But then it was a familiar block of flats. As soon as her vision facilitated it, she saw that it was the home she and John had to apply for two years in advance, while the marriage proposal hung unspoken between them like a cobweb.
“You could have woken me up you know.” This was uttered in an irate and pragmatic rasp. She knew that this was not the response he was hoping for.
In the elevator, tension developed to an intolerable intensity. She decided to ignore it by reading, very carefully and several times over, the notice of elevator certification next to her.
“I have decided to leave Meg,” he declared in the living room when they had reached the apartment. He was poised before her like an orator.
She said nothing. Suddenly weary, she stood up, and smacked her way to the bedroom, fending off the mockery of words like “farce” and “platitude.”
“Dinner’s in the fridge. It’s been a long day. I’m going to bed.”
He sprung up like a jack in the box. “I love you.”
She closed the door to her bedroom, resolutely. Oh jack. Go write a novel.
I guess I’m the last person you’ll want to talk to. This is Sue. I’m sorry it had to turn out like this. I guess you were genuinely hoping for someone you could talk to and understand. In a place like this, all anyone wants is a little sanity –
It was all painfully cliched, so Sue switched the computer off and decided to call the girl instead. A human voice, spontaneous, was necessary, instead of a composition of pre-selected words.
The phone rang only twice before it was picked up.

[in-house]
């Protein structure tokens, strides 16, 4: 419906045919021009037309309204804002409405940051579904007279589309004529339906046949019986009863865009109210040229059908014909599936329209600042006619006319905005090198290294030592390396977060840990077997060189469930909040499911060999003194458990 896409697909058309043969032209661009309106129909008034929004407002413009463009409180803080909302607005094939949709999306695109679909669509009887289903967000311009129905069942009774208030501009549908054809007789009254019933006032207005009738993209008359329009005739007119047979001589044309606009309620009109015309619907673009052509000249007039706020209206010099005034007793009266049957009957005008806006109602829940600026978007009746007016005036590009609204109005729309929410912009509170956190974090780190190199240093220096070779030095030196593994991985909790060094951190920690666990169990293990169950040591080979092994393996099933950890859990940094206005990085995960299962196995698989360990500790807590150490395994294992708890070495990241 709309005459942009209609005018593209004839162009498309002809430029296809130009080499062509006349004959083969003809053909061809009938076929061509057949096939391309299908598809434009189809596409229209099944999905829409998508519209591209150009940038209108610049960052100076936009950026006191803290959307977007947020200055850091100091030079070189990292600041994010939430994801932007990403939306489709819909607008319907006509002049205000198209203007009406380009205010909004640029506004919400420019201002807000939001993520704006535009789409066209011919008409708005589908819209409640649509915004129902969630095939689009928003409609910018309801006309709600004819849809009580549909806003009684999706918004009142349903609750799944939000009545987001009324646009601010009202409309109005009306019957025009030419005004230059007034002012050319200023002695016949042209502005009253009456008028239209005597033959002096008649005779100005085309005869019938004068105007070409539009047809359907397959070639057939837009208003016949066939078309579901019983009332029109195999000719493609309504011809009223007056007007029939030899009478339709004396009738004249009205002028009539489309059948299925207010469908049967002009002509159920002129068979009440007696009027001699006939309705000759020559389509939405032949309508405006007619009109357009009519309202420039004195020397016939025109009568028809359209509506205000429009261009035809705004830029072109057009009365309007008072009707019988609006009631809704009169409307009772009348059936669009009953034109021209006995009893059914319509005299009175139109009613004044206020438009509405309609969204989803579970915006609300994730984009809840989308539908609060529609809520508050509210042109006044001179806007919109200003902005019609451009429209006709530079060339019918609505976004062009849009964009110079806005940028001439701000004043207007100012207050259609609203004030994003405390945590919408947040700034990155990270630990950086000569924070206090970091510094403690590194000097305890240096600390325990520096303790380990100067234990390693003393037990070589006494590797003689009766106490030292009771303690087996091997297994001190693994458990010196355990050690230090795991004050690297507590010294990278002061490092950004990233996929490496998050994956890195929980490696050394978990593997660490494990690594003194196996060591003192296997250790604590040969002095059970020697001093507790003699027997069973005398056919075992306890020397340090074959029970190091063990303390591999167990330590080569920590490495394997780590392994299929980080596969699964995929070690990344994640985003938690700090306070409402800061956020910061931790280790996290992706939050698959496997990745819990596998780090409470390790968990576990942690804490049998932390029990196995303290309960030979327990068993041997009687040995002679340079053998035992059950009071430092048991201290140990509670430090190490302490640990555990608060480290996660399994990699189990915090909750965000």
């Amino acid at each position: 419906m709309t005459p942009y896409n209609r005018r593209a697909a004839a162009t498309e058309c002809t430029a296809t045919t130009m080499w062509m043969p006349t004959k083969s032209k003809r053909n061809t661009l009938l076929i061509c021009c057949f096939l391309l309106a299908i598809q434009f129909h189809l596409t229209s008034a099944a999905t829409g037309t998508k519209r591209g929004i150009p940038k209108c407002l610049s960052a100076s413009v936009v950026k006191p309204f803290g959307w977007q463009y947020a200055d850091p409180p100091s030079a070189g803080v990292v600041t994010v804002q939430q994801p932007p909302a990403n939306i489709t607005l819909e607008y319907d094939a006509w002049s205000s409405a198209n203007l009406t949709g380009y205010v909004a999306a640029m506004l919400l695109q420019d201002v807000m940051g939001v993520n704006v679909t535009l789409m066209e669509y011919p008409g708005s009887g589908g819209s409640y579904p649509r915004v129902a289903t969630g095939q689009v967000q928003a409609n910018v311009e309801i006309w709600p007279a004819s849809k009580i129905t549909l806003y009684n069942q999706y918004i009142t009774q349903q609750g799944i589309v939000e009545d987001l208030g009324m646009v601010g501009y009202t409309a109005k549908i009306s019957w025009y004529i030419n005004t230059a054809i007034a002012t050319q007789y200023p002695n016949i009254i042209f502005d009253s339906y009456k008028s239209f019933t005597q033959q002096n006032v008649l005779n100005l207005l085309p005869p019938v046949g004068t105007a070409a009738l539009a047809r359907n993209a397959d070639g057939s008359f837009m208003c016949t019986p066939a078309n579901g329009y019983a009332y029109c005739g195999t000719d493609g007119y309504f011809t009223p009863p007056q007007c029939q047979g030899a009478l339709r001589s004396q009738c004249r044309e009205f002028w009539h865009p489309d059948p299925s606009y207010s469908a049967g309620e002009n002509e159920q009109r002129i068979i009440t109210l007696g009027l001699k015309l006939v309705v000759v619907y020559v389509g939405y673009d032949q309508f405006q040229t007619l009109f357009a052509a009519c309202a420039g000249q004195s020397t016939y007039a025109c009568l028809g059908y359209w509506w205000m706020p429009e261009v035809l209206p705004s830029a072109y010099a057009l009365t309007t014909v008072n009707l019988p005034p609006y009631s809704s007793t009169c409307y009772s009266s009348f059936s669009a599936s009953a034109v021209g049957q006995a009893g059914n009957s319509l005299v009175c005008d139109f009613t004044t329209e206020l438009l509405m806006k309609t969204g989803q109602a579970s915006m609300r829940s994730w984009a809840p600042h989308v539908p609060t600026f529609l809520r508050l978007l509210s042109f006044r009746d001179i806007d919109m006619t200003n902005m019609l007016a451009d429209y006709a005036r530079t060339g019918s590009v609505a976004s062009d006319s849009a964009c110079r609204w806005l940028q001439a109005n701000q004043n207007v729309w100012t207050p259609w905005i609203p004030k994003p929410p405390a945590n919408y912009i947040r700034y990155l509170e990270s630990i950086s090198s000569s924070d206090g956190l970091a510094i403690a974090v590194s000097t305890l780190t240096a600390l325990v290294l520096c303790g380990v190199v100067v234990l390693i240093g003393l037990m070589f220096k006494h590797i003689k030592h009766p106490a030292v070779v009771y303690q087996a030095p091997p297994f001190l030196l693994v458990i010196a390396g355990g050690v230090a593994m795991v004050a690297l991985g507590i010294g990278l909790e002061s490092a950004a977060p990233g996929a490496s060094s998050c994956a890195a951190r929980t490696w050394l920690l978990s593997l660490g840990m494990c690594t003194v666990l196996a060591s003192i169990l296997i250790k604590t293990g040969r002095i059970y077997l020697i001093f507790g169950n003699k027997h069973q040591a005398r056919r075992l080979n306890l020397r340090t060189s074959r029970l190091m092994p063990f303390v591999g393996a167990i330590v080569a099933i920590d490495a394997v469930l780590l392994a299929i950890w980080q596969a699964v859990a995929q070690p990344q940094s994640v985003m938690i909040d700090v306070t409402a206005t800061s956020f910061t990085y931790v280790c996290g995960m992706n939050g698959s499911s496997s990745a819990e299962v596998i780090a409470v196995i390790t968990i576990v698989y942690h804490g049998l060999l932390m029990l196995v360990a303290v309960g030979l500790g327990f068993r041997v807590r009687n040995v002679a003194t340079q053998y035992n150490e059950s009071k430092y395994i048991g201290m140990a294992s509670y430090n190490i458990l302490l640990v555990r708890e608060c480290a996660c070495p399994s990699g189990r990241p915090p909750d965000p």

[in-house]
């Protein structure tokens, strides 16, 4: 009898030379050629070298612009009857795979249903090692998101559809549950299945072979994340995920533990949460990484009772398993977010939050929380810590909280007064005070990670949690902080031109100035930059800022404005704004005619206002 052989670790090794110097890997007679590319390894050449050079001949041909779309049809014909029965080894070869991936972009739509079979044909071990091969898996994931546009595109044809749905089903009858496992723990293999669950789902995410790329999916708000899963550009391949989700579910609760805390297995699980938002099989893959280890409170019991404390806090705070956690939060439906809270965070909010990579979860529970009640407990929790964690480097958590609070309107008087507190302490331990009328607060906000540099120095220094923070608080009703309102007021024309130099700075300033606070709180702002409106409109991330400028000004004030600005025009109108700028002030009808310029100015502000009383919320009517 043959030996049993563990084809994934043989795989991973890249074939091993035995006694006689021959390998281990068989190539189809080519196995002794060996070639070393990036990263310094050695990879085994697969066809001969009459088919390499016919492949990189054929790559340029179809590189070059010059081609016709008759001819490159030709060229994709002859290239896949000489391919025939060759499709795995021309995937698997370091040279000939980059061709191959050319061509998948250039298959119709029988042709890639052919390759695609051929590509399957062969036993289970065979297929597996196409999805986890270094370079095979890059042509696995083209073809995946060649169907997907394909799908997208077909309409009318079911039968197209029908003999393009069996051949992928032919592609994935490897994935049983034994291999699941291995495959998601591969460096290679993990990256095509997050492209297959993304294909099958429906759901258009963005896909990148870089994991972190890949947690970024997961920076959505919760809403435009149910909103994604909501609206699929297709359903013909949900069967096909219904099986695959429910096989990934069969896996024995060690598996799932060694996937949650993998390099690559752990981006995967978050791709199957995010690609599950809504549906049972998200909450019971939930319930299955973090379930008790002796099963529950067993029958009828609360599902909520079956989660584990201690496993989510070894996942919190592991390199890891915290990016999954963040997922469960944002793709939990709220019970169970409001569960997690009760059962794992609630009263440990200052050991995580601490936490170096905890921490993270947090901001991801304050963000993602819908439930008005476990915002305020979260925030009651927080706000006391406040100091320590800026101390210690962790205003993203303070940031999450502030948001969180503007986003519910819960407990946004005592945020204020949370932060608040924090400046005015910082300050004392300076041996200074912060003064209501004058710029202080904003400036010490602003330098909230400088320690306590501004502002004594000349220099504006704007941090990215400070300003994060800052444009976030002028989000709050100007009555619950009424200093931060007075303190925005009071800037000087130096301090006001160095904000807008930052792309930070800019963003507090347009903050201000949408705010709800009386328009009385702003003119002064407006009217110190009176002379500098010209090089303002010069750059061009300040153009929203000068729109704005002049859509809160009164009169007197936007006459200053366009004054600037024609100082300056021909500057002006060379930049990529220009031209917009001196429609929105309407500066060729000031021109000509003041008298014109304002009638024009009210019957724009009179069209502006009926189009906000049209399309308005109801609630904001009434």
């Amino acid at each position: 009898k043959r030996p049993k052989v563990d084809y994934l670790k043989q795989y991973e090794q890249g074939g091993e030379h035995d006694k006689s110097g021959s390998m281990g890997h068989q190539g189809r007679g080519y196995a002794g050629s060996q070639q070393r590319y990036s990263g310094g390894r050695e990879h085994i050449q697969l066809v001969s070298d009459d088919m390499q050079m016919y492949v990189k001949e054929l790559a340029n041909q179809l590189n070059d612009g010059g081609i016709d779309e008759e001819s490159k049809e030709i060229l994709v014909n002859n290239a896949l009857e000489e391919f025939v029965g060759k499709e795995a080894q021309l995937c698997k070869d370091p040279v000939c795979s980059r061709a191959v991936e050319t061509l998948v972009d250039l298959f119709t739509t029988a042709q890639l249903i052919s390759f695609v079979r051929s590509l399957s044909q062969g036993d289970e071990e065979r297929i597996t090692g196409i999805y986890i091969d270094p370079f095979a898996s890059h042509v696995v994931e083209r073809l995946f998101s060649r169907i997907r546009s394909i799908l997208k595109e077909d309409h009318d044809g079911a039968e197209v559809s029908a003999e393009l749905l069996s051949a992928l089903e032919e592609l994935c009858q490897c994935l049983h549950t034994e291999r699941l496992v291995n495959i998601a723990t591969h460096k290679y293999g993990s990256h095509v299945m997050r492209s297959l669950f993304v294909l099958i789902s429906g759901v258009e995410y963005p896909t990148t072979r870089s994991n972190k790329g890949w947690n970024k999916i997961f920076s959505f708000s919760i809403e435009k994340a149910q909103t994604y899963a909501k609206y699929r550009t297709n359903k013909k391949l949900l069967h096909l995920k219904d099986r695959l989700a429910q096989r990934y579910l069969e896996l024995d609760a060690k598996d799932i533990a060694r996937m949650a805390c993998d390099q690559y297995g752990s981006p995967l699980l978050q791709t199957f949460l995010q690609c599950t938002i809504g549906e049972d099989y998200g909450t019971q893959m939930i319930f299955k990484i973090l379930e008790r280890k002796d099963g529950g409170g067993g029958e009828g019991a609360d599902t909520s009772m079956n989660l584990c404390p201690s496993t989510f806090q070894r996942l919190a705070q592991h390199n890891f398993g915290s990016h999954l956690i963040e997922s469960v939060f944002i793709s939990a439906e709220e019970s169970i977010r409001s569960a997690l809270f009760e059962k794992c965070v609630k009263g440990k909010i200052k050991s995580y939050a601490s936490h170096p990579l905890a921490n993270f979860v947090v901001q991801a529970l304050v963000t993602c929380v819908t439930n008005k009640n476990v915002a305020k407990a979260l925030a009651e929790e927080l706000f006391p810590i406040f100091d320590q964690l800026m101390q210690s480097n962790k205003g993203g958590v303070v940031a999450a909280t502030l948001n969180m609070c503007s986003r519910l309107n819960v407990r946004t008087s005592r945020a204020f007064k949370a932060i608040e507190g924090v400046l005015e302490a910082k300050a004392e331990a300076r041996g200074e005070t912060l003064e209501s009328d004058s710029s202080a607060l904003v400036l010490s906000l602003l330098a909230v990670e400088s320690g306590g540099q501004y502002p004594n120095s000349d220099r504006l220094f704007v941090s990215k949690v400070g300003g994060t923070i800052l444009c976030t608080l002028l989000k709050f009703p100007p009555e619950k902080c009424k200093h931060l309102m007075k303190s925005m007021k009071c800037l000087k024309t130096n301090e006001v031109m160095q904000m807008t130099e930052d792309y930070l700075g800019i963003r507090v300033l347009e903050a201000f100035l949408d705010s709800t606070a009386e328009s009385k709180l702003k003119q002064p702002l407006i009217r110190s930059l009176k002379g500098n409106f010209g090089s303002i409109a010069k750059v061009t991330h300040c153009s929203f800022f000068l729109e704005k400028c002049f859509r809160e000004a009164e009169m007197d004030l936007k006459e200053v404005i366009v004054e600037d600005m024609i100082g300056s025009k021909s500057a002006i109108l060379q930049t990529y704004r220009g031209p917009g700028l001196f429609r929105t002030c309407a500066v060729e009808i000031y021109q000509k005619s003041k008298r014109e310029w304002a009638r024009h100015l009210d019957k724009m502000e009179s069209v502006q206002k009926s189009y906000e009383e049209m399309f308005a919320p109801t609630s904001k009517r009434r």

“John?” Meg’s voice was muffled.
“I just wanted to let you know. This is Sue. I hope you’re not hurting too much. John is a child, a real goner for drama and passion. You may think he’s everything at the moment, but trust me, there will be men who enjoy the poetry of Anne Sexton. They may even be unmarried.”
Meg could not keep the bitterness out of her reply. “Are you acting all maternal and sarcastic now that you’ve won?”
Sue sighed. Winning, losing. All these expected scripts of how dramatic situations should be carried out were interfering with genuine human intercourse. The schoolgirl probably could not envision her face without Triumphant Wife written all over it.
“He does not love you.” Sullenly, Meg tried for insecurity.
“Ah the universal fear. You’re a bright girl. You take drama lessons and make distinctions between living and existing. For instance, I exist and you live. Or, John lives with you and exists as my husband.
“Do you know what he’s doing? He’s eating turkey sandwiches cold from the fridge. Perhaps he will change his mind about staying with me.
“You see I think love is a play already pre-written. Lovers are not required to contribute much input, though they are allowed to play director, casting director, stage manager and actor all at once. I only want to take a pair of scissors and cut off the strings jerking us around.” Sue was surprised; she rarely expounded. It was one of the things she left to John.
“You do not love him,” Meg said.
Sue had to wonder at that. There must have been a great deal of affection in order for her to promise the rest of her life to him. Sometimes when he fell asleep reading in bed, she removed his glasses, turned on a soft lamp, and watched how the light fell on his face. But in the mornings after, they would have to speak to each other, and sometimes even listen.
How convinced he was of his own heroism, just as this girl was of hers, she thought. It was difficult to be heroic after the cynicism of knowing an idealist too well for too many years. Let them try if they wished.
“Another thing. I’ve decided to leave John,” Sue said.
This would surely upset his notions of a romantic, dramatically just ending.
QLRS Vol. 1 No. 1 Oct 2001